Updated: 05/15/2014 6:26 PM
Created: 05/15/2014 6:22 PM KAALtv.com
By: Jenna Lohse
(ABC 6 NEWS) -- Despite a long road of controversy, the ShopKo project in Kasson is another step closer to taking shape. Today, multiple homes in Kasson were demolished to make way for the project. ABC 6 News was the only TV station there as the first house was torn down.
Demolition has begun. Three houses along Lions Park were flattened, as the City of Kasson makes room for a new ShopKo building.
"Normally I have a park and house out my back door,” said Jamie Finne, Kasson Resident.
For neighbors like Jamie Finne, making way for new development takes a part of history with it. "Watching the park equipment go away, the Prairie Stone Coffee Shop go away and now my neighbors houses are going away, so it's very sad, depressing,” said Finne.
"This was a nice park and it was used a lot and now there's going to be a big brick building there,” said Ron Musolf, Kasson Resident.
In a last ditch effort to save the park, residents sent a petition to the Environmental Quality Board, or EQB, asking the city to fill out an "environmental assessment worksheet". But Wednesday night, the city said it had already followed those measures and it wasn't necessary to do so again.
"We've done the exercises to make sure that everything is ok environmentally, traffic study, storm water management, that all is going to the EQB to show them that we've done our homework,” said Randy Lenth, Kasson City Administrator.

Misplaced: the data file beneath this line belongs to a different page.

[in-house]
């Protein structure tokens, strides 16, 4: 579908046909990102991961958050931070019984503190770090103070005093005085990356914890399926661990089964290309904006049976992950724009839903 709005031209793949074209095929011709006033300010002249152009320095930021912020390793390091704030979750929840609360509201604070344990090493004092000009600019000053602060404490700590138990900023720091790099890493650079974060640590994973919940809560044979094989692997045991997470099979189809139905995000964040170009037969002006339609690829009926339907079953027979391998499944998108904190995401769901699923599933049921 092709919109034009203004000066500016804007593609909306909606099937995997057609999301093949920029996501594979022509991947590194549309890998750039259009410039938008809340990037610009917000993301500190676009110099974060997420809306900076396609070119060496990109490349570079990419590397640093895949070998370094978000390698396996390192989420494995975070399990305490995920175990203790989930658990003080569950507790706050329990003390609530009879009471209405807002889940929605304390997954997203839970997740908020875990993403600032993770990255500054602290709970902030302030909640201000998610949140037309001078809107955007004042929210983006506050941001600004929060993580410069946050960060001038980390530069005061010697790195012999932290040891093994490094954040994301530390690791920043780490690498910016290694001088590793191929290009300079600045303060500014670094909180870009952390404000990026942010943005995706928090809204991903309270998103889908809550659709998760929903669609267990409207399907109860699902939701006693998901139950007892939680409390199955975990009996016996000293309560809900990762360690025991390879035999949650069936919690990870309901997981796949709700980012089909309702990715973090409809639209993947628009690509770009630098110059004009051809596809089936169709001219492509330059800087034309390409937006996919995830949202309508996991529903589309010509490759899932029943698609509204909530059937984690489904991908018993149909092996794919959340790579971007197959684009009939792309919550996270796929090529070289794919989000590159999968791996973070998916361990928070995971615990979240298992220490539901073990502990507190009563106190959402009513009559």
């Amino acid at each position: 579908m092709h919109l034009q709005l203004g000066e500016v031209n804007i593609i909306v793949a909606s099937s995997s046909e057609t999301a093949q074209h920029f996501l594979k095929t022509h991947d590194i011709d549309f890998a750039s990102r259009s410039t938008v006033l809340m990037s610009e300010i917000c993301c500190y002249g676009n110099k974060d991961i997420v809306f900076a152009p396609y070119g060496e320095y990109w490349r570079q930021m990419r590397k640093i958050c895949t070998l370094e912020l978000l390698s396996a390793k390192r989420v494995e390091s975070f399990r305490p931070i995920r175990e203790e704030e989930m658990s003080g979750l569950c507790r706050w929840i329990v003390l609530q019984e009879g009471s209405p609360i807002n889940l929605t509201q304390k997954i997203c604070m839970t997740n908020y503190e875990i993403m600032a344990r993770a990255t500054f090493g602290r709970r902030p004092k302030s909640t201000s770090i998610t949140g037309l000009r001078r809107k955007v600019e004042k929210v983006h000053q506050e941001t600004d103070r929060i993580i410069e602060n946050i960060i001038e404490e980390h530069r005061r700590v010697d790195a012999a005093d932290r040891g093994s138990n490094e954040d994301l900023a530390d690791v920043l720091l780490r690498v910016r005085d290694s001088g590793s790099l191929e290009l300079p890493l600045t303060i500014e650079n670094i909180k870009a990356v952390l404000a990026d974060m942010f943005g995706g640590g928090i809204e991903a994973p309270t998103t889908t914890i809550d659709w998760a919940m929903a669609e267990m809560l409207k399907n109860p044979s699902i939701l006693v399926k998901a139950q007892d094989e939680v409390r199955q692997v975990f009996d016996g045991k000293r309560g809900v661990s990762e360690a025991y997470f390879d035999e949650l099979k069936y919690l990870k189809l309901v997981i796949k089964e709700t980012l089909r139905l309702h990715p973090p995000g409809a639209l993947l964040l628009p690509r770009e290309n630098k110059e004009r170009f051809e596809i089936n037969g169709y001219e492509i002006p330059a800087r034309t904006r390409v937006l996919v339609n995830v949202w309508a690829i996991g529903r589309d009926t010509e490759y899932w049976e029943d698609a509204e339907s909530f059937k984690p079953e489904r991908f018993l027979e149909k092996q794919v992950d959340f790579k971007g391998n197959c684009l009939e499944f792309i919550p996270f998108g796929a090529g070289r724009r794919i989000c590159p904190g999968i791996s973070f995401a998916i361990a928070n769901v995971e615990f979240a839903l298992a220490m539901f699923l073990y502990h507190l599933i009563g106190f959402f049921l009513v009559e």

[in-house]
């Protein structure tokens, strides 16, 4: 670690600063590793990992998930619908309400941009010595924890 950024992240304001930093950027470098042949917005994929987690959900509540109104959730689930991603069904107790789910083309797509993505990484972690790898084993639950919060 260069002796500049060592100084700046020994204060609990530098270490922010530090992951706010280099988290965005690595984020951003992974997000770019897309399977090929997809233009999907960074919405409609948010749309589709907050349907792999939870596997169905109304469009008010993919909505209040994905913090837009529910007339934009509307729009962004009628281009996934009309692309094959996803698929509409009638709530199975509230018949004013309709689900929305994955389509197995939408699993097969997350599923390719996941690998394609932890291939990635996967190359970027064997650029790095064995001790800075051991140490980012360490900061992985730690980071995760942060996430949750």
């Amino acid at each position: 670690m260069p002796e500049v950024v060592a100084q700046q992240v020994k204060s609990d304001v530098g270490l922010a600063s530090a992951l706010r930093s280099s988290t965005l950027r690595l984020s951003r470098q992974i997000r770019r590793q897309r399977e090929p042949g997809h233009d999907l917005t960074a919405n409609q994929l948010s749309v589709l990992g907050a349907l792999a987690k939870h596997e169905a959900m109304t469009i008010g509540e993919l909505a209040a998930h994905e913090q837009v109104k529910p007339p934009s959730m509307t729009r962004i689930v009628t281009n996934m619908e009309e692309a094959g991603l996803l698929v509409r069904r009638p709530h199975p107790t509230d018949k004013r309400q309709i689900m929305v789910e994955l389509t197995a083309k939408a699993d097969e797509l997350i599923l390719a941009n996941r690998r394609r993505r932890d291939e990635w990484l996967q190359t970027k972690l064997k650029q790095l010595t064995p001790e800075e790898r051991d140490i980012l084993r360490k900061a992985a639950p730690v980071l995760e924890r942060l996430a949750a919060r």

So plans continue to move forward.
"It's a big change for that neighborhood, I understand that and I get that, however it is a good change for the City of Kasson as a whole,” said Matt Nelson, Mayor of Kasson.
As the homes were coming down, the playground equipment was also being moved out, piece by piece. They also took out more than handful of trees.
"Oh I’m sure through the years it will be all forgot about and it will be fine, but right now it's kind of a sore spot in everybody who lives around here,” said Musolf.
City officials point to a future with more jobs and more business. But some, like Jamie Finne, simply don't want it in their backyard. "I know it has to take place in order for that store to go up, but to see the neighborhood go away to make room for commercial is sad,” said Finne.
The playground being hauled off will be rebuilt just around the corner at the soon to be new Lions Park. Meanwhile, demolition on a fourth house is scheduled for next week.